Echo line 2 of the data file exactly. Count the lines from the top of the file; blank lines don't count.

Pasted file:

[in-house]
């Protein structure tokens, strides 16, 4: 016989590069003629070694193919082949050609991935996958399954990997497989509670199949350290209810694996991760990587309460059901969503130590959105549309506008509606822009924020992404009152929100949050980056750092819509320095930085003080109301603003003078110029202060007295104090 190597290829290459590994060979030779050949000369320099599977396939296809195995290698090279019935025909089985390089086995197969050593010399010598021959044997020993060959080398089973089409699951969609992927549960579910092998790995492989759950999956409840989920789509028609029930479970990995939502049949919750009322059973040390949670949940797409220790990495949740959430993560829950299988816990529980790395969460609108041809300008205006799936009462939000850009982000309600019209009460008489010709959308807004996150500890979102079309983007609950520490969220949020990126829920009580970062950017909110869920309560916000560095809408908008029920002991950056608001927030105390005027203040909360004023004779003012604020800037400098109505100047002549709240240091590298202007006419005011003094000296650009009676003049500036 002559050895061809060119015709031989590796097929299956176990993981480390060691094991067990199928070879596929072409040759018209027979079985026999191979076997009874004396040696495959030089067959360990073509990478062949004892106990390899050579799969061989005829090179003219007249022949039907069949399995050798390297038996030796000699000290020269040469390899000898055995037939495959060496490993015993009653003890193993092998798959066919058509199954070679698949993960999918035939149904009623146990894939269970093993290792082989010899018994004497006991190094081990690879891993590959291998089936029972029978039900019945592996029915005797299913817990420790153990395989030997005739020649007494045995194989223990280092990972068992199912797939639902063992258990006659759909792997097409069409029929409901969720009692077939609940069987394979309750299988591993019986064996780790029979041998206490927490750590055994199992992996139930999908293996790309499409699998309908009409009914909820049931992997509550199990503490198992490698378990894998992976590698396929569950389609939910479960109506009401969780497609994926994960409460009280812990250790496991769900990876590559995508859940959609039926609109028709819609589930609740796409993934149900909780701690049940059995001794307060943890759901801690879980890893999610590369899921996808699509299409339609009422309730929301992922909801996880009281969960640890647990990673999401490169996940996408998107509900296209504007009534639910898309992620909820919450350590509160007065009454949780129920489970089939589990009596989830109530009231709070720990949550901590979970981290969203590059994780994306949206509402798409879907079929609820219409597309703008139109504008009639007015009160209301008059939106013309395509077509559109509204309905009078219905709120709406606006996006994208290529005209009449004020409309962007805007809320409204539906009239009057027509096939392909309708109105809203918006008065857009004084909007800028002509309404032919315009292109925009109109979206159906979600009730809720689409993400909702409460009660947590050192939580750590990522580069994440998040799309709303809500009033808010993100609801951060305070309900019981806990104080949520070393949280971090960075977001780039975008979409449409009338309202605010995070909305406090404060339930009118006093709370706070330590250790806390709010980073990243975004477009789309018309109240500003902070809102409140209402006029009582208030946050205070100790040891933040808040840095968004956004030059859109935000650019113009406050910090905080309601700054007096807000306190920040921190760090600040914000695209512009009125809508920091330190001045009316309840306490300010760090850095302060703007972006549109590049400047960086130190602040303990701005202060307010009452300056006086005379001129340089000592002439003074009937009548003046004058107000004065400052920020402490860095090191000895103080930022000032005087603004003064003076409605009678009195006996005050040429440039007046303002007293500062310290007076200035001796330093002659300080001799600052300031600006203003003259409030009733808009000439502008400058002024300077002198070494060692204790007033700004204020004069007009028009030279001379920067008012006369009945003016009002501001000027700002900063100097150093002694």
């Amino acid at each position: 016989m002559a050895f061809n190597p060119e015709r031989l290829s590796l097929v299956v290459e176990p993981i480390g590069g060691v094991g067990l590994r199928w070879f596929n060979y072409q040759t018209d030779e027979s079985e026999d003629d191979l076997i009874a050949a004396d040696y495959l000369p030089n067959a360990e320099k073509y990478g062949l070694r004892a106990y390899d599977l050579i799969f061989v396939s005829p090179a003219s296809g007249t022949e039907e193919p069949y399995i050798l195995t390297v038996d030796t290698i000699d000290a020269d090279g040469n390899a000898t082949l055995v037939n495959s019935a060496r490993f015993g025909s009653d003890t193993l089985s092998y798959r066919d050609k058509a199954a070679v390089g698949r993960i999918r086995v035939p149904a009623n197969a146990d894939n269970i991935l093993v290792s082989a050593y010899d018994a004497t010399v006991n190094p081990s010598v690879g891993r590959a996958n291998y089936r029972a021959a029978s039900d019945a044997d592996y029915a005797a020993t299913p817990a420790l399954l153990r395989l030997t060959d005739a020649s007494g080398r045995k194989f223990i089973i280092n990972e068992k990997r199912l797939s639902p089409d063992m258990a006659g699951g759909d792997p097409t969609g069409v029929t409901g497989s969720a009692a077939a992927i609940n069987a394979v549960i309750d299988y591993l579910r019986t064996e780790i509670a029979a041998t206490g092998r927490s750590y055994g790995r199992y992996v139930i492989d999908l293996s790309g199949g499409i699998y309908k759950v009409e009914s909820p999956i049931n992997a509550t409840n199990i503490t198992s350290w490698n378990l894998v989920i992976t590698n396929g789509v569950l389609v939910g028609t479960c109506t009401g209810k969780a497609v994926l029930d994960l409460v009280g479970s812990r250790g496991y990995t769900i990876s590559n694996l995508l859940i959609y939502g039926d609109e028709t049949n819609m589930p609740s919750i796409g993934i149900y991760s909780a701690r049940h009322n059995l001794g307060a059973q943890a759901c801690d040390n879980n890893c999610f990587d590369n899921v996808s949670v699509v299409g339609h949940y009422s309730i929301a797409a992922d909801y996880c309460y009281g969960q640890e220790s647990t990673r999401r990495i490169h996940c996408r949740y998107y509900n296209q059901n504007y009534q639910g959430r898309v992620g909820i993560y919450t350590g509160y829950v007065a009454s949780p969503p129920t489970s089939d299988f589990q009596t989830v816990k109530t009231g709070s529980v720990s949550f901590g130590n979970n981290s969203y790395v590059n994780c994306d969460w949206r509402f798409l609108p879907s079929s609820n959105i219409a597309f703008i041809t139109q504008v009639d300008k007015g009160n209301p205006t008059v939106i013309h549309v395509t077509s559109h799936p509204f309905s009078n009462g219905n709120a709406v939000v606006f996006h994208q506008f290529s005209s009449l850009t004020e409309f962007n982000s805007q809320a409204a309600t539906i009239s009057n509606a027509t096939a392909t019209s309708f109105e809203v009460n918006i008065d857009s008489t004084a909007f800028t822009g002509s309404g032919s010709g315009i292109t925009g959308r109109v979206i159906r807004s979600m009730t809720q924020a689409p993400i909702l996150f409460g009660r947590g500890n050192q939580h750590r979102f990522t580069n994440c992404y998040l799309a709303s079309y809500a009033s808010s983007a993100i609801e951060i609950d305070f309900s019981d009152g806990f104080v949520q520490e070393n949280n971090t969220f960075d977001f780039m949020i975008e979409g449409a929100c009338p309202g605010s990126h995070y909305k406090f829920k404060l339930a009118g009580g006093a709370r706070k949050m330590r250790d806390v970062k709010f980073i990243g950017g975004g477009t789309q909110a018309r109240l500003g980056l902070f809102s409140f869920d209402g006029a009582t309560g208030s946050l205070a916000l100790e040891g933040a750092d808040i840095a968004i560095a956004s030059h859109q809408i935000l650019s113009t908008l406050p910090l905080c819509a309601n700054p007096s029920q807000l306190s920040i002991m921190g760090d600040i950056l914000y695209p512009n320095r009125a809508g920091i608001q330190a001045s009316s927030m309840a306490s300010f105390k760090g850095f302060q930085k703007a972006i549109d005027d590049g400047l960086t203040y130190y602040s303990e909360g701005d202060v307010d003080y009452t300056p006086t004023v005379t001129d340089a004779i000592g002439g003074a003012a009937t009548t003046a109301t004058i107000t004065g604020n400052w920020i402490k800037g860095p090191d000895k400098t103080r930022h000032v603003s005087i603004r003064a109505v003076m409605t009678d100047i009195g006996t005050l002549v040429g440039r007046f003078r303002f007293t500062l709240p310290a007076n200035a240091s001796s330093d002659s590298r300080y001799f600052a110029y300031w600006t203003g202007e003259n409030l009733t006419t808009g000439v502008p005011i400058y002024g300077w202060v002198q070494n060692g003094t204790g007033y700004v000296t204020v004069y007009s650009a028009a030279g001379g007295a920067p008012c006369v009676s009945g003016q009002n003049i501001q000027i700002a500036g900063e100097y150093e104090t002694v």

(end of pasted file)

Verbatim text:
């Protein structure tokens, strides 16, 4: 016989590069003629070694193919082949050609991935996958399954990997497989509670199949350290209810694996991760990587309460059901969503130590959105549309506008509606822009924020992404009152929100949050980056750092819509320095930085003080109301603003003078110029202060007295104090 190597290829290459590994060979030779050949000369320099599977396939296809195995290698090279019935025909089985390089086995197969050593010399010598021959044997020993060959080398089973089409699951969609992927549960579910092998790995492989759950999956409840989920789509028609029930479970990995939502049949919750009322059973040390949670949940797409220790990495949740959430993560829950299988816990529980790395969460609108041809300008205006799936009462939000850009982000309600019209009460008489010709959308807004996150500890979102079309983007609950520490969220949020990126829920009580970062950017909110869920309560916000560095809408908008029920002991950056608001927030105390005027203040909360004023004779003012604020800037400098109505100047002549709240240091590298202007006419005011003094000296650009009676003049500036 002559050895061809060119015709031989590796097929299956176990993981480390060691094991067990199928070879596929072409040759018209027979079985026999191979076997009874004396040696495959030089067959360990073509990478062949004892106990390899050579799969061989005829090179003219007249022949039907069949399995050798390297038996030796000699000290020269040469390899000898055995037939495959060496490993015993009653003890193993092998798959066919058509199954070679698949993960999918035939149904009623146990894939269970093993290792082989010899018994004497006991190094081990690879891993590959291998089936029972029978039900019945592996029915005797299913817990420790153990395989030997005739020649007494045995194989223990280092990972068992199912797939639902063992258990006659759909792997097409069409029929409901969720009692077939609940069987394979309750299988591993019986064996780790029979041998206490927490750590055994199992992996139930999908293996790309499409699998309908009409009914909820049931992997509550199990503490198992490698378990894998992976590698396929569950389609939910479960109506009401969780497609994926994960409460009280812990250790496991769900990876590559995508859940959609039926609109028709819609589930609740796409993934149900909780701690049940059995001794307060943890759901801690879980890893999610590369899921996808699509299409339609009422309730929301992922909801996880009281969960640890647990990673999401490169996940996408998107509900296209504007009534639910898309992620909820919450350590509160007065009454949780129920489970089939589990009596989830109530009231709070720990949550901590979970981290969203590059994780994306949206509402798409879907079929609820219409597309703008139109504008009639007015009160209301008059939106013309395509077509559109509204309905009078219905709120709406606006996006994208290529005209009449004020409309962007805007809320409204539906009239009057027509096939392909309708109105809203918006008065857009004084909007800028002509309404032919315009292109925009109109979206159906979600009730809720689409993400909702409460009660947590050192939580750590990522580069994440998040799309709303809500009033808010993100609801951060305070309900019981806990104080949520070393949280971090960075977001780039975008979409449409009338309202605010995070909305406090404060339930009118006093709370706070330590250790806390709010980073990243975004477009789309018309109240500003902070809102409140209402006029009582208030946050205070100790040891933040808040840095968004956004030059859109935000650019113009406050910090905080309601700054007096807000306190920040921190760090600040914000695209512009009125809508920091330190001045009316309840306490300010760090850095302060703007972006549109590049400047960086130190602040303990701005202060307010009452300056006086005379001129340089000592002439003074009937009548003046004058107000004065400052920020402490860095090191000895103080930022000032005087603004003064003076409605009678009195006996005050040429440039007046303002007293500062310290007076200035001796330093002659300080001799600052300031600006203003003259409030009733808009000439502008400058002024300077002198070494060692204790007033700004204020004069007009028009030279001379920067008012006369009945003016009002501001000027700002900063100097150093002694």